In her relations to China, Germany was a latecomer compared to the other major Western powers. The same is true for the German concessions in Tianjin and Hankou, which both were obtained in 1895 as compensation for Germany‘s participation in the intervention against the cession of the Liaodong-Peninsula in the treaty of Shimonoseki after the Sino-Japanese War 1894-95.
After long and complicated negotiations, the treaty for a German concession in Tianjin was signed 30 October 1895. In addition to the general conditions for granting Germany a concession, mainly the question of Chinese residents and Chinese graves in the projected area had caused long debates. The German concession was the first in Tianjin to be conceded by peaceful negotiations, but German claims of a special relationship to China of course have to be seen against the background of rising German ambitions in the era of Weltpolitik.
The establishment of the German concession was soon overshadowed by the acquisition of Jiaozhou Bay, which was developed as the centre of German presence in Eastern Asia with heavy investments by the German government. In contrast, Germany was not willing to invest in the concessions, not even to bear eventual financial risks. Development of the Tianjin concession was therefore handed over to the German-Asiatic Bank, which remained responsible until the takeover of the concession by China in 1917.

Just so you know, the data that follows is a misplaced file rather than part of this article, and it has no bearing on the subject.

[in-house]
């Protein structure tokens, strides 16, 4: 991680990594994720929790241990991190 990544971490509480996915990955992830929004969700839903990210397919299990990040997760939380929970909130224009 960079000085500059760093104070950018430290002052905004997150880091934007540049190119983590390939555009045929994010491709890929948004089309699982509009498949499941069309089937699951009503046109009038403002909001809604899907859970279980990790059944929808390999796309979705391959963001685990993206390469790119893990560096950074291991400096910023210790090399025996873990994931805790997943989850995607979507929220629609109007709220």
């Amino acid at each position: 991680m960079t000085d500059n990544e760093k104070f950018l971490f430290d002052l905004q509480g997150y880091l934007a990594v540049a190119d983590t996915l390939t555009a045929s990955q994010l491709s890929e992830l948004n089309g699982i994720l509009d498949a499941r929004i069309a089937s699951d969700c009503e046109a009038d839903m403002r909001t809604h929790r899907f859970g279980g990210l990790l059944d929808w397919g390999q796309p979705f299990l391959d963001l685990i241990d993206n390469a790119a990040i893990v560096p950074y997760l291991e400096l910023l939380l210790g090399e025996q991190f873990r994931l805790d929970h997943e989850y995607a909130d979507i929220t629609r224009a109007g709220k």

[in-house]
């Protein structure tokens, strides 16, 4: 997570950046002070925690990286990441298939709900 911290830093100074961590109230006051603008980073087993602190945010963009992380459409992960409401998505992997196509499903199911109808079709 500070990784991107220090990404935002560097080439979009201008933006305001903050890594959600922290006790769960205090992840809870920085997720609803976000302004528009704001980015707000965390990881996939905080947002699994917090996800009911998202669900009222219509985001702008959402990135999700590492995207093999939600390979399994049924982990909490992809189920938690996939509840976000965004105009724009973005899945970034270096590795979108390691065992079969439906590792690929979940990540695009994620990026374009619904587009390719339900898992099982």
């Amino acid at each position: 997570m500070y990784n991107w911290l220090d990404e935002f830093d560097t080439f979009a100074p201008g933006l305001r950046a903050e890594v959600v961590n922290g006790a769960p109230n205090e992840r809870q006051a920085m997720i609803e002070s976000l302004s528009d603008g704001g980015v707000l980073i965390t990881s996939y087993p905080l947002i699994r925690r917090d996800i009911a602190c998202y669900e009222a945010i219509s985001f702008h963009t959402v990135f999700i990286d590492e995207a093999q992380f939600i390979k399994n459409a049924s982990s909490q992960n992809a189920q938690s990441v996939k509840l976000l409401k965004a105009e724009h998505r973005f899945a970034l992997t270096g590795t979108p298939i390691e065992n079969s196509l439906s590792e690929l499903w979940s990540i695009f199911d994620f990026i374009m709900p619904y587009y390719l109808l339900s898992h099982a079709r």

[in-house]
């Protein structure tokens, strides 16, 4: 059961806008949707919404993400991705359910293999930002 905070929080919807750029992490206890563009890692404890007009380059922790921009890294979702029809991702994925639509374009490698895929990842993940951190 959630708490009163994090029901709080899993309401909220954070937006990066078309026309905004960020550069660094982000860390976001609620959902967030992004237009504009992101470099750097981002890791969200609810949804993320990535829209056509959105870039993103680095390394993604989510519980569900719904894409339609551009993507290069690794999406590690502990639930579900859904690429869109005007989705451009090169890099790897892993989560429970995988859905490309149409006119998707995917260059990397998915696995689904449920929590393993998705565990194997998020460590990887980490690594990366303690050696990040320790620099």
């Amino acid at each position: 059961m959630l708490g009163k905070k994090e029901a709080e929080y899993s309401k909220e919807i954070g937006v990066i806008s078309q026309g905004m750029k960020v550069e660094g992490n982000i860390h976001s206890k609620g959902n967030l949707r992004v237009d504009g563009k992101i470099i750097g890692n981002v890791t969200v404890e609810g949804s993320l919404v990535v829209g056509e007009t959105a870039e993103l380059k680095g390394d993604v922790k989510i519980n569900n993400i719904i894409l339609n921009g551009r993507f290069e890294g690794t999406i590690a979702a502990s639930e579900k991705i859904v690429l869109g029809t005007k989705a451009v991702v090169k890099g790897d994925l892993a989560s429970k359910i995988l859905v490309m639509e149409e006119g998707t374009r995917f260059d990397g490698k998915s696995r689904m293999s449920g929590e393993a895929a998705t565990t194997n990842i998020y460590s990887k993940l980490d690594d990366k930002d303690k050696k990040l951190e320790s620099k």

The concession developed slowly, and main development started only after the Boxer crisis, after which the German concession was considerably enlarged. Buildings and roads were built after German standards, which made the German concession a favoured living quarter in the city, even long after Germany had lost her treaty rights. It is characteristic for the international character of the Tianjin concessions, that German residents and companies still remained spread over the foreign quarters, although institutions like the German Club became a focus of German cultural life.
Interesting is the strong Chinese presence in the concession. As the first concession in Tianjin, Chinese were granted the right to purchase land and built houses. Mainly in the so-called Extra-Concession, the majority of landowners were Chinese.
De facto, Germany lost the concession in March 1917. After China had declared war on Germany, administration of the concession was taken over by Chinese authorities. The cancellation of the concession treaty was included in article 132 of the Versailles treaty - but as China objected the cession of German privileges in Shandong to Japan, it was never recognized. The formal end for the German concession only came with the Sino-German treaty of 20 May 1921, in which Germany relinquished her rights from the "Unequal Treaties“.